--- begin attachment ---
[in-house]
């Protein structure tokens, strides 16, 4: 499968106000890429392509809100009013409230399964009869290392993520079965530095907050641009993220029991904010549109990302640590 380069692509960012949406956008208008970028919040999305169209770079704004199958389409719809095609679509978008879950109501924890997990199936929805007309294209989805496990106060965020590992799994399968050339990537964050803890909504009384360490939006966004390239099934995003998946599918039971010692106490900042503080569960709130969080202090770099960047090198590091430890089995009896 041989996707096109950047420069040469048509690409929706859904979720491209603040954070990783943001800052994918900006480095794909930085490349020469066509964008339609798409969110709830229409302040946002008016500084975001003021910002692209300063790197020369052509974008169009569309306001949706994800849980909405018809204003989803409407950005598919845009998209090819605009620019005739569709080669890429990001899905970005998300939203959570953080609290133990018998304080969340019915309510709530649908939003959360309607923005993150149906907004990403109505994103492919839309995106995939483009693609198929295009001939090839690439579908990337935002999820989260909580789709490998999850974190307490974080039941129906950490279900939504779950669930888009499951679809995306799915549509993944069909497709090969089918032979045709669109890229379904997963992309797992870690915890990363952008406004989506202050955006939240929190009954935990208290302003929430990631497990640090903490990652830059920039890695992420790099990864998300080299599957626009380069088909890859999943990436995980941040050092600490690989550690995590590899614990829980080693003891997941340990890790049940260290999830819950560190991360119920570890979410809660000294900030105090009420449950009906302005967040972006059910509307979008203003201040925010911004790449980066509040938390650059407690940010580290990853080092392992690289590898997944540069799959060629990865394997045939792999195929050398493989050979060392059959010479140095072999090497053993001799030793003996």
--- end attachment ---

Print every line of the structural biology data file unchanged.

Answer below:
[in-house]
């Protein structure tokens, strides 16, 4: 499968106000890429392509809100009013409230399964009869290392993520079965530095907050641009993220029991904010549109990302640590 380069692509960012949406956008208008970028919040999305169209770079704004199958389409719809095609679509978008879950109501924890997990199936929805007309294209989805496990106060965020590992799994399968050339990537964050803890909504009384360490939006966004390239099934995003998946599918039971010692106490900042503080569960709130969080202090770099960047090198590091430890089995009896 041989996707096109950047420069040469048509690409929706859904979720491209603040954070990783943001800052994918900006480095794909930085490349020469066509964008339609798409969110709830229409302040946002008016500084975001003021910002692209300063790197020369052509974008169009569309306001949706994800849980909405018809204003989803409407950005598919845009998209090819605009620019005739569709080669890429990001899905970005998300939203959570953080609290133990018998304080969340019915309510709530649908939003959360309607923005993150149906907004990403109505994103492919839309995106995939483009693609198929295009001939090839690439579908990337935002999820989260909580789709490998999850974190307490974080039941129906950490279900939504779950669930888009499951679809995306799915549509993944069909497709090969089918032979045709669109890229379904997963992309797992870690915890990363952008406004989506202050955006939240929190009954935990208290302003929430990631497990640090903490990652830059920039890695992420790099990864998300080299599957626009380069088909890859999943990436995980941040050092600490690989550690995590590899614990829980080693003891997941340990890790049940260290999830819950560190991360119920570890979410809660000294900030105090009420449950009906302005967040972006059910509307979008203003201040925010911004790449980066509040938390650059407690940010580290990853080092392992690289590898997944540069799959060629990865394997045939792999195929050398493989050979060392059959010479140095072999090497053993001799030793003996």